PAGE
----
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 Summer Solstice

  As long as the earth endures,

seedtime and harvest,

cold and heat,

summer and winter,

day and night

  will never cease. (Gen. 8:22)      

We celebrate light, the longest day of the year in the northern hemisphere. In the excerpt below from his Prayers for a Planetary Pilgrim, Catholic priest Edward Hays reflects upon the significance of the summer solstice:

    Summer Solstice Celebration

"In the northern hemisphere the season of summer begins on about June 21 and extends to about September 23. The intense rays of the sun reach the northernmost tip of our planet on the June summer solstice. And because the northern half of our planet tilts fully toward the sun, the hours of sunlight are the longest on this day and the hours of darkness the shortest. From our vantage point, it appears that the sun stops at the peak of its northward journey. For several days it lingers at this point and then slowly appears to move southward.

"Our ancient ancestors, who lived in harmony with the sun and the moon, knew within their bones the sacredness of such times. The eve of June 21, or midsummer's eve, was a night of magic and feasting. Deep within our bodies the memories of those sun feasts are still alive. We are children of the sun, the daystar that makes all life possible, as we travel in the icy darkness of frozen space. It is only fitting that we celebrate this turning point of our planet, even if we have a more sophisticated knowledge of the Earth, sun, moon, and planets than did our ancestors.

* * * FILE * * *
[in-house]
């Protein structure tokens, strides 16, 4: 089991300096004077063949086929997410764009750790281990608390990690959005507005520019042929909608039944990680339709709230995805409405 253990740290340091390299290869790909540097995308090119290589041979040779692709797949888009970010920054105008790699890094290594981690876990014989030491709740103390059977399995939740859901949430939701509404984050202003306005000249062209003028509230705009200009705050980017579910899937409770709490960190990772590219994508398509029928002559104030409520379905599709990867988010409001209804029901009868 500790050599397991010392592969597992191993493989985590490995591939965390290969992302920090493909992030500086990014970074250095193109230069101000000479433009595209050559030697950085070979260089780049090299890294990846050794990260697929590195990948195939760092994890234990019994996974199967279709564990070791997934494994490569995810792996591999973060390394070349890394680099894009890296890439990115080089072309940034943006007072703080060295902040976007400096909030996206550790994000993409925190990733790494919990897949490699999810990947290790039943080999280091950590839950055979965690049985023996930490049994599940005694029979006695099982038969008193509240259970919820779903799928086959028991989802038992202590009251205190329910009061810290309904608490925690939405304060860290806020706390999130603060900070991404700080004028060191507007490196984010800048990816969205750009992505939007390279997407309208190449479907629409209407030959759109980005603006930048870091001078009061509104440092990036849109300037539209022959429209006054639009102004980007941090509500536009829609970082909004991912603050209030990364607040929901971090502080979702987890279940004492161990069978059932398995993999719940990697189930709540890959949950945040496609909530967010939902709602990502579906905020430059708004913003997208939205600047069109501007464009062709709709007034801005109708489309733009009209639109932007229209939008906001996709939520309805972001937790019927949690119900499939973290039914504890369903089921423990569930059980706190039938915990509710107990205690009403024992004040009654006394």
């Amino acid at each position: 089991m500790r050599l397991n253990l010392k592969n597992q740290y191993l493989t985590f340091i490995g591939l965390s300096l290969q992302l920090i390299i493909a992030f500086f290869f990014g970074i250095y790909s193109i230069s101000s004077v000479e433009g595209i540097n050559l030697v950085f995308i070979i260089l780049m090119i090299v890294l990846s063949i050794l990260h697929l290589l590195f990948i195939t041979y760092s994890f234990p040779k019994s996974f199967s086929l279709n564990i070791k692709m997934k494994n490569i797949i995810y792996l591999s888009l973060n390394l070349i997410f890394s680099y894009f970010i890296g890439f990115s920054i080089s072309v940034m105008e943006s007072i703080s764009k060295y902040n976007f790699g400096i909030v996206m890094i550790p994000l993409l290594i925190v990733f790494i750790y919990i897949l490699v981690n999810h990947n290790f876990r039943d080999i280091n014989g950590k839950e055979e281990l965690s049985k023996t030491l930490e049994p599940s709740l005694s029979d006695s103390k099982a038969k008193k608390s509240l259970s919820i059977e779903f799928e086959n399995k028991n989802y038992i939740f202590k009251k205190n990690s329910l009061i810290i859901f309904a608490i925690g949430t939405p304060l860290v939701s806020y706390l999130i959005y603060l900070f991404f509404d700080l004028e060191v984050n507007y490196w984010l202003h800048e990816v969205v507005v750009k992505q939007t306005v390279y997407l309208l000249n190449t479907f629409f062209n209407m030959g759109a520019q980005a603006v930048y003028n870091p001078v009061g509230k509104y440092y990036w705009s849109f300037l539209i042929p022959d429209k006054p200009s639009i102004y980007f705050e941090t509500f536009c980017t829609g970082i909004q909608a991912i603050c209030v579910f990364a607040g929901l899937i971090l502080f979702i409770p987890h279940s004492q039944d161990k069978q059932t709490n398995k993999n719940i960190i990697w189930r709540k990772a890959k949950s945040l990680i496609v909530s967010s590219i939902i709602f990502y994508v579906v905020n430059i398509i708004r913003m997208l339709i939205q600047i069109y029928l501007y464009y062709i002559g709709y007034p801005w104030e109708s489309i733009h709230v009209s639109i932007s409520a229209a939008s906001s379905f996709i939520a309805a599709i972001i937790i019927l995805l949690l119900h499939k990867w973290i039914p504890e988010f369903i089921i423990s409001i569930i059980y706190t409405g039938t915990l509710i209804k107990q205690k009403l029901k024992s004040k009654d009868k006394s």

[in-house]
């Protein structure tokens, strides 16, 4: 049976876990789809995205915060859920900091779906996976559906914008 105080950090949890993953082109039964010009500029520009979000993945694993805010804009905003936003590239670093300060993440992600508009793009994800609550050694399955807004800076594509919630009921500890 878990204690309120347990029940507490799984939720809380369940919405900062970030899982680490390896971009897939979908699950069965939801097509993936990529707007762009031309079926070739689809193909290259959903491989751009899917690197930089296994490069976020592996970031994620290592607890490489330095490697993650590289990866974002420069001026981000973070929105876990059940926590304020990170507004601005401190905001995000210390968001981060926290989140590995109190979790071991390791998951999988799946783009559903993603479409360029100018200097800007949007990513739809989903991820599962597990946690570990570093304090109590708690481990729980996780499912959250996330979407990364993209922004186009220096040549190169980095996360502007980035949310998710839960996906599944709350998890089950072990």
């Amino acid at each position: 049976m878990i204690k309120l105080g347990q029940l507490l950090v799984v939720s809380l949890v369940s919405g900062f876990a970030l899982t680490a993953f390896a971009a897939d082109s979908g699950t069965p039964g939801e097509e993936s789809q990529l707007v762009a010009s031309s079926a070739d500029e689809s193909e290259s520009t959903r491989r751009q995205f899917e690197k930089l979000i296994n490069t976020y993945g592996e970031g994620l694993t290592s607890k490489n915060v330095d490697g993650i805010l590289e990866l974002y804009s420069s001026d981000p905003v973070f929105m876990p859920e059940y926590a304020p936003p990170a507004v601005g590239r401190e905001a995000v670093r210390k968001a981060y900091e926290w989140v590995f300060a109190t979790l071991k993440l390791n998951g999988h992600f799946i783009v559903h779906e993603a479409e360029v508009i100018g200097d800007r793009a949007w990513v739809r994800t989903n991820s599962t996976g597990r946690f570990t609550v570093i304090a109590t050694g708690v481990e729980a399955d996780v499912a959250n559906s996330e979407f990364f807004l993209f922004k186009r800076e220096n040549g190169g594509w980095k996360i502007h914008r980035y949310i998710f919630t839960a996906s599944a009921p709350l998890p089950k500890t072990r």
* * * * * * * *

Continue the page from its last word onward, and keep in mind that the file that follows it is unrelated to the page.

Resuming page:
"It was believed that on midsummer's eve, the walls separating the worlds of the spirits and humans became as thin as tissue paper. The spirits of field and forest, of river and stream — all the inhabitants of that inner world — were free to pass back and forth between those walls and play among humans. It was a festival of fire, celebrating the full force of the sun-star. It was a time for feasting, a summer Christmas for play and pretending.

"Summertime allows us opportunities for celebrations outside — ideal for a fire feast. Whether you celebrate the solstice alone or with family or friends, you are in communion with all peoples, ancient and modern, who are touched by the magic of the feast and who gratefully honor the blazing gift of the sun."  

Ritual of the Summer Solstice Fire

 You may choose to use a seasonally safe source of fire or even a simple contained candle flame. (Please be mindful that we are in the midst of wildfire season here in BC and ensure that, if you do choose to use a flame, it is small, contained and on a non-flammable surface so there is no risk of accidentally igniting a larger fire.) 

"Holy is this fire of midsummer's eve, and holy are you, O God.

From your burning heart you drew forth a fiery ball

and flung it into space.

Your laughter shook the empty cosmos and echoed again and again

until the darkness of space resounded with your love and with fire.

You reached in again and drew forth fire and seeded it like yeast

in each atom, plant and animal, each bird, fish, man, and woman.

And you gave us a special star, our sun, aflame with a life-evoking energy

to make our planet green and fertile,

sun-soaked in your love.

"As we celebrate this solstice feast,

open our eyes to the countless wonders

and to the sparks of fire-life that you have planted in each of us.

May this holy and magical night

be aglow with star-fire and God-light

as we once again begin the sacred season of summer.




Photo by Kent Pilcher on Unsplash